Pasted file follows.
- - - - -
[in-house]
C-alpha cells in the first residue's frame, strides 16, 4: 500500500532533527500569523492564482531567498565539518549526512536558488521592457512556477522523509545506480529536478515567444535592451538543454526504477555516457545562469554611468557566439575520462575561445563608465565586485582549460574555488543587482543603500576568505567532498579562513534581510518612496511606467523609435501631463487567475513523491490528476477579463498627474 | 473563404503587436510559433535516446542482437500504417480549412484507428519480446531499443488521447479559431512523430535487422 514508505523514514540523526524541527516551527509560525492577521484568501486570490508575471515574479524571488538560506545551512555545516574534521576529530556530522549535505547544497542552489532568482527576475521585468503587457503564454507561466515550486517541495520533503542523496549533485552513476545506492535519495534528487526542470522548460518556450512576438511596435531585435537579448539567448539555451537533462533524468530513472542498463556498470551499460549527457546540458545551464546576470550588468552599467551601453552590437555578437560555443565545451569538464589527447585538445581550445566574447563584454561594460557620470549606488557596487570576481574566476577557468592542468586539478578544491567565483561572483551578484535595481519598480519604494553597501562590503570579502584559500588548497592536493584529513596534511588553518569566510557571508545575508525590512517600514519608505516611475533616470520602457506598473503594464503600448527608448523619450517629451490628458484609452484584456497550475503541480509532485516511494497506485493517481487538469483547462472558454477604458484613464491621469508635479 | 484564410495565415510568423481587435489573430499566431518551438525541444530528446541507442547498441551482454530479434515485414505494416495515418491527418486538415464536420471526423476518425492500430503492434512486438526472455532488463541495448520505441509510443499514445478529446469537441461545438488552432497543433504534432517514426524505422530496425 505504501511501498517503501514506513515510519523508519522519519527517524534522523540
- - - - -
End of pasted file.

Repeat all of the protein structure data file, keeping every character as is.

[in-house]
C-alpha cells in the first residue's frame, strides 16, 4: 500500500532533527500569523492564482531567498565539518549526512536558488521592457512556477522523509545506480529536478515567444535592451538543454526504477555516457545562469554611468557566439575520462575561445563608465565586485582549460574555488543587482543603500576568505567532498579562513534581510518612496511606467523609435501631463487567475513523491490528476477579463498627474 | 473563404503587436510559433535516446542482437500504417480549412484507428519480446531499443488521447479559431512523430535487422 514508505523514514540523526524541527516551527509560525492577521484568501486570490508575471515574479524571488538560506545551512555545516574534521576529530556530522549535505547544497542552489532568482527576475521585468503587457503564454507561466515550486517541495520533503542523496549533485552513476545506492535519495534528487526542470522548460518556450512576438511596435531585435537579448539567448539555451537533462533524468530513472542498463556498470551499460549527457546540458545551464546576470550588468552599467551601453552590437555578437560555443565545451569538464589527447585538445581550445566574447563584454561594460557620470549606488557596487570576481574566476577557468592542468586539478578544491567565483561572483551578484535595481519598480519604494553597501562590503570579502584559500588548497592536493584529513596534511588553518569566510557571508545575508525590512517600514519608505516611475533616470520602457506598473503594464503600448527608448523619450517629451490628458484609452484584456497550475503541480509532485516511494497506485493517481487538469483547462472558454477604458484613464491621469508635479 | 484564410495565415510568423481587435489573430499566431518551438525541444530528446541507442547498441551482454530479434515485414505494416495515418491527418486538415464536420471526423476518425492500430503492434512486438526472455532488463541495448520505441509510443499514445478529446469537441461545438488552432497543433504534432517514426524505422530496425 505504501511501498517503501514506513515510519523508519522519519527517524534522523540